Arboles lloran por lluvia
Arianna Savall soprano, triple harp
Taniel Kirikal countertenor
Charles Barbier countertenor
Riivo Kallasmaa oboe
Marco Ambrosini nyckelharpa
Helena Tulve glasses, wind chimes
Ensemble Hortus Musicus
Jaan-Eik Tulve conductor
Estonian National Symphony Orchestra
Olari Elts conductor
Reyah hadas ‘ala recorded October 2009 at St. Nicholas Church, Tallinn
Extinction des choses vues recorded May 2010 at Estonia Concert Hall, Tallinn
Engineer: Maido Maadik
Editing: Maido Maadik and Margo Kõlar
Produced by Estonian Public Broadcasting
silences/larmes, L’Équinoxe de l’âme and Arboles lloran por lluvia recorded August and September 2010 at Church of the Transfiguration of Our Lord, Tallinn
Engineer: Igor Kirkwood
Editing: Igor Kirkwood and Margo Kõlar
Recording supervision: Helena Tulve
Album produced by Manfred Eicher
You are with us and all the while not with us.
You are the soul and that is why you do not make yourself visible.
Arboles lloran por lluvia (Trees Cry for Rain) is ECM’s second album dedicated to the music of Estonian composer Helena Tulve, whose Lijnen sailed the label’s waters in 2008. This European-only release proves that sometimes the greatest treasures are worth seeking. If you care at all about contemporary music, you’ll want to obtain this one at all costs. Not only because Tulve’s compositional voice is more assured than ever, but also because that voice contains so many others, whose constitutions now step forward like memories by lure of hypnosis.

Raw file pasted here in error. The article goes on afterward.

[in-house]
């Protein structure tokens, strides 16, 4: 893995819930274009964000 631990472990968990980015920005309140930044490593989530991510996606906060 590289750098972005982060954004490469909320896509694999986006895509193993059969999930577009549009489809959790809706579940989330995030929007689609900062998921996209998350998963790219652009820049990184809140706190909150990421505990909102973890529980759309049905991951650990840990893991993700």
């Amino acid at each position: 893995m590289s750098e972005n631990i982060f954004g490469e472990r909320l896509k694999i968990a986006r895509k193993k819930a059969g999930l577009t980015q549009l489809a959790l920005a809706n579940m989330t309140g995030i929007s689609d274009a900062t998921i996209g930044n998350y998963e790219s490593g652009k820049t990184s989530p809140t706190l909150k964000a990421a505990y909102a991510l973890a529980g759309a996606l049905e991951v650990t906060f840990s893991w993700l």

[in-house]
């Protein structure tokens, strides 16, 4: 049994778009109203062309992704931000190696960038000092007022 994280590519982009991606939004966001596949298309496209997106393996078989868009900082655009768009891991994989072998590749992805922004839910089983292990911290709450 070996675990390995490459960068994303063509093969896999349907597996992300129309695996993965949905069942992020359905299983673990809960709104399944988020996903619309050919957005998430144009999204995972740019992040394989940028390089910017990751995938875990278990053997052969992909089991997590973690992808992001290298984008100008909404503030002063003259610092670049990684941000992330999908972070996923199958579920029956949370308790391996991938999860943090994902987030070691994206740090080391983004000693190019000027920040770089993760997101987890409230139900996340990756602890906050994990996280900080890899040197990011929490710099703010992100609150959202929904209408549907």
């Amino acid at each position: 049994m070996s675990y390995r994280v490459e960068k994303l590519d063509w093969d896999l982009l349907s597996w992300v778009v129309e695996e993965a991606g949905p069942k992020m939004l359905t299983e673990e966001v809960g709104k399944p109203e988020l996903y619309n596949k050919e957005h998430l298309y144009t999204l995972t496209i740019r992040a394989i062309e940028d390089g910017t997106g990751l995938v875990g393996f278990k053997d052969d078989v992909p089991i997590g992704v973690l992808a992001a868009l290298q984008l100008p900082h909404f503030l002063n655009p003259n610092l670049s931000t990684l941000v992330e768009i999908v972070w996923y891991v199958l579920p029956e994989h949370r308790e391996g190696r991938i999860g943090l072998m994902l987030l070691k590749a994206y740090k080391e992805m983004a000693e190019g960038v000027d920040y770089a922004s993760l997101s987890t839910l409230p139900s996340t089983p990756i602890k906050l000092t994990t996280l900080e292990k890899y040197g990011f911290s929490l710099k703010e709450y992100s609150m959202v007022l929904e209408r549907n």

Each of the five compositions featured on this program takes root in a text or theme that predates us even as it feels instantaneously born. Reyah hadas ’ala (The Perfume of the Myrtle Rises), for instance, may be scored for voices and early music consort, but its churning intimacy is fresh as fallen snow. The poem from which the piece gets its name is by Shalom Shabazi, a mystical Yemenite of the 17th century, who describes being awoken at midnight by an angelic vision. The performances of countertenors Charles Barbier and Taniel Kirikal, along with Vox Clamantis and Ensemble Hortus Musicus, make this scene—which would seem to demand much of its interpreters—feel as organic as breathing. Just as the poem allows us to imagine a light obscured by branches in the frayed edges of half-sleep, so too does Tulve’s setting thereof reveal by obfuscation. The text is its enzyme, but finishes as an alchemical transformation—or transfiguration, if you will—from word into flesh. The voices and strings intensify, becoming denser, but keep returning to an underlying pause. Cells of plainchant move in arcs so that we might better understand the straighter lines they frame. The oboe-like bombard is powerful to hear in this context, crying like a single beam of language that can only be understood through meditation. Images fade as quickly as they appear, as if inhaling light.